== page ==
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On May 1, 1952, the Hassenfeld Bros. toy company — later, and currently, Hasbro — brought to market a toy, Mr. Potato Head.  Selling for $0.98, the toy was instantly popular, selling over one million units in its first year.  Mr. Potato Head has since permeated popular culture, appearing in the Toy Story trilogy, in its own television show, and in a variety of commercials.

From the start, Mr. Potato Head has been defined by his parts — goofy eyes, protruding ears, a huge nose, and of course, a mustache.  He also came replete with a pipe, but in 1987, he made a major accessory change.  Mr. Potato Head donated the pipe to a great cause, eschewing smoking to help the American Cancer Society promote its efforts to end tobacco use.

But the biggest change to the iconic toy came in 1964, when government regulations caused Hasbro to add a new part to the kit — the large plastic potato-like head.

As originally designed in 1949 by inventor George Lerner, Mr. Potato Head’s parts were to be used in actual fruits and vegetables — not in a plastic toy vessel included in the package.  In fact, an early, pre-Hasbro version of the toy was sold piecemeal, as inserts in cereal boxes.  As pictured below (larger version here), the original Mr. Potato Head was headless.  The box (if not a bucket) of mere parts calls the toy a “kit.”  The packaging states that with the parts, “any fruit or vegetable makes a funny face man.”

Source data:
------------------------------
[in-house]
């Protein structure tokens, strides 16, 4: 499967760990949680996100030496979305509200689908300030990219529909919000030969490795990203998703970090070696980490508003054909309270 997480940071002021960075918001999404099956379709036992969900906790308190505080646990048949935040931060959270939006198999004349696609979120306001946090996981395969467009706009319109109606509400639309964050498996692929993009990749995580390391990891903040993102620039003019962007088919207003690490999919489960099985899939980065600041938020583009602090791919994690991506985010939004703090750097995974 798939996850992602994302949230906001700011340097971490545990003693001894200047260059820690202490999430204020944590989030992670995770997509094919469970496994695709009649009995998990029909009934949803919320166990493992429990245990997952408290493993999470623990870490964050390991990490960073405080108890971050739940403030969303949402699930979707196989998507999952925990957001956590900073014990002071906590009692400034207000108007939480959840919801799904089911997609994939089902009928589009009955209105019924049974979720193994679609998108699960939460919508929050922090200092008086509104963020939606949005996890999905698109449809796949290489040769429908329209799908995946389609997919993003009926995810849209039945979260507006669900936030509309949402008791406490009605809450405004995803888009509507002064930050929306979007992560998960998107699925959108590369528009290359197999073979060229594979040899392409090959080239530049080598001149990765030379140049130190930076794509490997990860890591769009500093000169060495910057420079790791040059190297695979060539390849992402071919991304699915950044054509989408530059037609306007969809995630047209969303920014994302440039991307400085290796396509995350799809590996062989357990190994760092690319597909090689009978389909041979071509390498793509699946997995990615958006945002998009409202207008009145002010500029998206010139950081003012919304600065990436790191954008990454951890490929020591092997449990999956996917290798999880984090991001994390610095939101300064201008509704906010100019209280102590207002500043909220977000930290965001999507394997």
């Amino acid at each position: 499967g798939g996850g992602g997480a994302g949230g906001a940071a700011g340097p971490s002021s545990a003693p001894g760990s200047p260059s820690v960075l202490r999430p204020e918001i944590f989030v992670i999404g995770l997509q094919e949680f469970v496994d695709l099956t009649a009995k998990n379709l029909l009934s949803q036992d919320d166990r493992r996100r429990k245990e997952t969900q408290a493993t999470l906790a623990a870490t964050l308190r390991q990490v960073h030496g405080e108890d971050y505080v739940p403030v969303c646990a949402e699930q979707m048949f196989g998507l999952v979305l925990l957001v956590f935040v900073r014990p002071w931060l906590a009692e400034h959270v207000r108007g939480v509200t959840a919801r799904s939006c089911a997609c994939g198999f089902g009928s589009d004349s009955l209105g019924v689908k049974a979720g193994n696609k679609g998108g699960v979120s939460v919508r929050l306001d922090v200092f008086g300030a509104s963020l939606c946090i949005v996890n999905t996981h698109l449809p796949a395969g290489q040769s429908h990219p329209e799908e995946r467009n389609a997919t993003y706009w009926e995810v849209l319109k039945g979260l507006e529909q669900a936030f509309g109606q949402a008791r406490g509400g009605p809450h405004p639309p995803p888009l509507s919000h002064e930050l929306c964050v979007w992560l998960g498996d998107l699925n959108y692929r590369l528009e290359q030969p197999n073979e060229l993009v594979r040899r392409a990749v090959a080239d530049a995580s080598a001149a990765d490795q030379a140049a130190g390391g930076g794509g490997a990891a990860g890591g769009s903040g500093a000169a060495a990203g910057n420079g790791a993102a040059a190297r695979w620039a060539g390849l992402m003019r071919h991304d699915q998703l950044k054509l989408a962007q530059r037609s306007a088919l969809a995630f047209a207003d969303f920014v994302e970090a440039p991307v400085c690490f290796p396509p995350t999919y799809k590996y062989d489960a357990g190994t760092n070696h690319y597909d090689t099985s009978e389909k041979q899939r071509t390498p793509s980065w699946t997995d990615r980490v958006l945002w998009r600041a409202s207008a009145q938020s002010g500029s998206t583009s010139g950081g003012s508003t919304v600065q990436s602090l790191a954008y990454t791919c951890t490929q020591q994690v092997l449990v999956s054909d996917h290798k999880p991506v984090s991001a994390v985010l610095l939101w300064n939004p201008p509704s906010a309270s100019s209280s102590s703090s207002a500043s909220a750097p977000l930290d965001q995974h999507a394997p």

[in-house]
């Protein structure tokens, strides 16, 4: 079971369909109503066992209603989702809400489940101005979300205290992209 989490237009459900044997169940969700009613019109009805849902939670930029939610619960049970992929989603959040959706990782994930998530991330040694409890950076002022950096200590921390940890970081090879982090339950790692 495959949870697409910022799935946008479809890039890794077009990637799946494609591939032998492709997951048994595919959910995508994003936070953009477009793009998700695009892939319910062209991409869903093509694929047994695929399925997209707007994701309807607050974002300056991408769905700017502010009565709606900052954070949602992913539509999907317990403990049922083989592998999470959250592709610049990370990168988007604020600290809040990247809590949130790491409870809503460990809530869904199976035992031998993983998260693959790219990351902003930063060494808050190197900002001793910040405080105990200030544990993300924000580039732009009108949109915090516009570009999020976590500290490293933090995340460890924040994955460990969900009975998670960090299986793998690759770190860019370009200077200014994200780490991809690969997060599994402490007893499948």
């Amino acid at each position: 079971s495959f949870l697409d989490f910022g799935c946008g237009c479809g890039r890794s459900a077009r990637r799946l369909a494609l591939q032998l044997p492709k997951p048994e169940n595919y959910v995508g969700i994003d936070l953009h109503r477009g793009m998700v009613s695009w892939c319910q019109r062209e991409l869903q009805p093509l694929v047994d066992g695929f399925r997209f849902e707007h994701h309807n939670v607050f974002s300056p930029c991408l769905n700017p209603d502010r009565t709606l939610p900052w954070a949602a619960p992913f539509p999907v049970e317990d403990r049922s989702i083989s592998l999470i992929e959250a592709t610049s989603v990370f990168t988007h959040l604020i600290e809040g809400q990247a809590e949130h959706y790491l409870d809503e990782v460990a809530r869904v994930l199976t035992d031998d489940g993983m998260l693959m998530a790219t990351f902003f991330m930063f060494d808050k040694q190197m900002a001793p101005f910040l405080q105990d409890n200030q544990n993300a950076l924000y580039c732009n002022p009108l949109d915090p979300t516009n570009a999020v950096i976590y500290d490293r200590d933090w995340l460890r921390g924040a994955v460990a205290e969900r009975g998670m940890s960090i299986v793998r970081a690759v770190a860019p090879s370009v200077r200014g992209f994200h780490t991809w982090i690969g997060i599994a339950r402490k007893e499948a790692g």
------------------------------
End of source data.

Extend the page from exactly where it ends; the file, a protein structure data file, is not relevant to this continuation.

What happened in 1964, giving us the plastic head?  The government required that toys meet certain safety guidelines, and the parts included in the original Mr. Potato Head set proved too sharp.  Hasbro rounded the points of the insertion pegs, but in doing so, made it too difficult to stick the parts into fruits and vegetables.  As a work-around, Hasbro came up with the plastic toy head we are familiar with today.

Bonus fact: Mr. Potato Head was also the first toy to be advertised on television in ads which targeted children (in favor of their parents).

From the Archives: Regal Potatoes: The royal reason we eat potatoes.

Related:  Over the last half-century plus, Mr. Potato Head has taken on a lot of roles, in toy form: professional athlete (both baseball and football), superheroTransformerghostEaster Bunny,Elvis impersonator, and of course, Darth Tater.

Originally published

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